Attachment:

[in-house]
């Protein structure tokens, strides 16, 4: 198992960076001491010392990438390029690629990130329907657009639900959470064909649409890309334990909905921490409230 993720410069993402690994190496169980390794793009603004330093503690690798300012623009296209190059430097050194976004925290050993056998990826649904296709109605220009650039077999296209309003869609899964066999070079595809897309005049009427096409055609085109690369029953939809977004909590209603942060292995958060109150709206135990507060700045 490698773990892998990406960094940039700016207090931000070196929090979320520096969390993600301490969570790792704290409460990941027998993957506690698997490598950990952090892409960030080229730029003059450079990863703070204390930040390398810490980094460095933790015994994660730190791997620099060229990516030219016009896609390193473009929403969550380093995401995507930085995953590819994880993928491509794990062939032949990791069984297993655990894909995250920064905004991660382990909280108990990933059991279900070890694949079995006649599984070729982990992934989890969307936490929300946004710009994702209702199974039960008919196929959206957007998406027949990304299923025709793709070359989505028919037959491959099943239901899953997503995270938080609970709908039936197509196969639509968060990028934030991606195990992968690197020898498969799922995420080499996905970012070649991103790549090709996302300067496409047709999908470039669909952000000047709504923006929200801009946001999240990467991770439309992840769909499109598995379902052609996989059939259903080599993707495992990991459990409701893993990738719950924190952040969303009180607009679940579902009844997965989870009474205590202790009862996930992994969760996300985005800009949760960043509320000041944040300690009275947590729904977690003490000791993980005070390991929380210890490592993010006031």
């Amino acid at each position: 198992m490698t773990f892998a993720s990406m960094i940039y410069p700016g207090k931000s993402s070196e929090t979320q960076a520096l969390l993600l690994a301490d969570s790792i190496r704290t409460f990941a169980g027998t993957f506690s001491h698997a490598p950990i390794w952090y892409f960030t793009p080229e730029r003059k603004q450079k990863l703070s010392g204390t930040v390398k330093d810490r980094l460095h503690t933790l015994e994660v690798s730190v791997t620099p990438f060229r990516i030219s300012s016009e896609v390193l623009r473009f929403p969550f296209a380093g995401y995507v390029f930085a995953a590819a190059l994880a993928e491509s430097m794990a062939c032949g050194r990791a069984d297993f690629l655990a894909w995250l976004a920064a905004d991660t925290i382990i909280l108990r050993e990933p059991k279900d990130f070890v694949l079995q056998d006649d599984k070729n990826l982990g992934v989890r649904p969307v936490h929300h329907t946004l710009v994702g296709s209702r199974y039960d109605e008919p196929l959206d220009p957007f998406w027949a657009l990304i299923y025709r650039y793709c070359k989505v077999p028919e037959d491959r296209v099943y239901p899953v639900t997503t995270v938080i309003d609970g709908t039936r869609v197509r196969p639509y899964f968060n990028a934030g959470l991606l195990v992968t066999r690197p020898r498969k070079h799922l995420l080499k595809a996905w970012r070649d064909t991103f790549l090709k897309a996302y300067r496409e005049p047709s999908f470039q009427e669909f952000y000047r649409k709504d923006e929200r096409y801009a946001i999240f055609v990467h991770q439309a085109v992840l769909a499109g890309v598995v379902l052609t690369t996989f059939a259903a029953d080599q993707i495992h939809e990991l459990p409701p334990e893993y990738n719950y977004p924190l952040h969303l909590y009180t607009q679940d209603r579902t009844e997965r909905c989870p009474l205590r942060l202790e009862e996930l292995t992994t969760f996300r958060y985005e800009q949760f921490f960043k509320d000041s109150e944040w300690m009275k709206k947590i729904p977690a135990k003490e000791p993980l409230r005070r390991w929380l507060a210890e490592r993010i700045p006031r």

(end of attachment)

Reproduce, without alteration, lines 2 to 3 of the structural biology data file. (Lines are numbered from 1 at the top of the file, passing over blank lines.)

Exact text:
């Protein structure tokens, strides 16, 4: 198992960076001491010392990438390029690629990130329907657009639900959470064909649409890309334990909905921490409230 993720410069993402690994190496169980390794793009603004330093503690690798300012623009296209190059430097050194976004925290050993056998990826649904296709109605220009650039077999296209309003869609899964066999070079595809897309005049009427096409055609085109690369029953939809977004909590209603942060292995958060109150709206135990507060700045 490698773990892998990406960094940039700016207090931000070196929090979320520096969390993600301490969570790792704290409460990941027998993957506690698997490598950990952090892409960030080229730029003059450079990863703070204390930040390398810490980094460095933790015994994660730190791997620099060229990516030219016009896609390193473009929403969550380093995401995507930085995953590819994880993928491509794990062939032949990791069984297993655990894909995250920064905004991660382990909280108990990933059991279900070890694949079995006649599984070729982990992934989890969307936490929300946004710009994702209702199974039960008919196929959206957007998406027949990304299923025709793709070359989505028919037959491959099943239901899953997503995270938080609970709908039936197509196969639509968060990028934030991606195990992968690197020898498969799922995420080499996905970012070649991103790549090709996302300067496409047709999908470039669909952000000047709504923006929200801009946001999240990467991770439309992840769909499109598995379902052609996989059939259903080599993707495992990991459990409701893993990738719950924190952040969303009180607009679940579902009844997965989870009474205590202790009862996930992994969760996300985005800009949760960043509320000041944040300690009275947590729904977690003490000791993980005070390991929380210890490592993010006031």
């Amino acid at each position: 198992m490698t773990f892998a993720s990406m960094i940039y410069p700016g207090k931000s993402s070196e929090t979320q960076a520096l969390l993600l690994a301490d969570s790792i190496r704290t409460f990941a169980g027998t993957f506690s001491h698997a490598p950990i390794w952090y892409f960030t793009p080229e730029r003059k603004q450079k990863l703070s010392g204390t930040v390398k330093d810490r980094l460095h503690t933790l015994e994660v690798s730190v791997t620099p990438f060229r990516i030219s300012s016009e896609v390193l623009r473009f929403p969550f296209a380093g995401y995507v390029f930085a995953a590819a190059l994880a993928e491509s430097m794990a062939c032949g050194r990791a069984d297993f690629l655990a894909w995250l976004a920064a905004d991660t925290i382990i909280l108990r050993e990933p059991k279900d990130f070890v694949l079995q056998d006649d599984k070729n990826l982990g992934v989890r649904p969307v936490h929300h329907t946004l710009v994702g296709s209702r199974y039960d109605e008919p196929l959206d220009p957007f998406w027949a657009l990304i299923y025709r650039y793709c070359k989505v077999p028919e037959d491959r296209v099943y239901p899953v639900t997503t995270v938080i309003d609970g709908t039936r869609v197509r196969p639509y899964f968060n990028a934030g959470l991606l195990v992968t066999r690197p020898r498969k070079h799922l995420l080499k595809a996905w970012r070649d064909t991103f790549l090709k897309a996302y300067r496409e005049p047709s999908f470039q009427e669909f952000y000047r649409k709504d923006e929200r096409y801009a946001i999240f055609v990467h991770q439309a085109v992840l769909a499109g890309v598995v379902l052609t690369t996989f059939a259903a029953d080599q993707i495992h939809e990991l459990p409701p334990e893993y990738n719950y977004p924190l952040h969303l909590y009180t607009q679940d209603r579902t009844e997965r909905c989870p009474l205590r942060l202790e009862e996930l292995t992994t969760f996300r958060y985005e800009q949760f921490f960043k509320d000041s109150e944040w300690m009275k709206k947590i729904p977690a135990k003490e000791p993980l409230r005070r390991w929380l507060a210890e490592r993010i700045p006031r």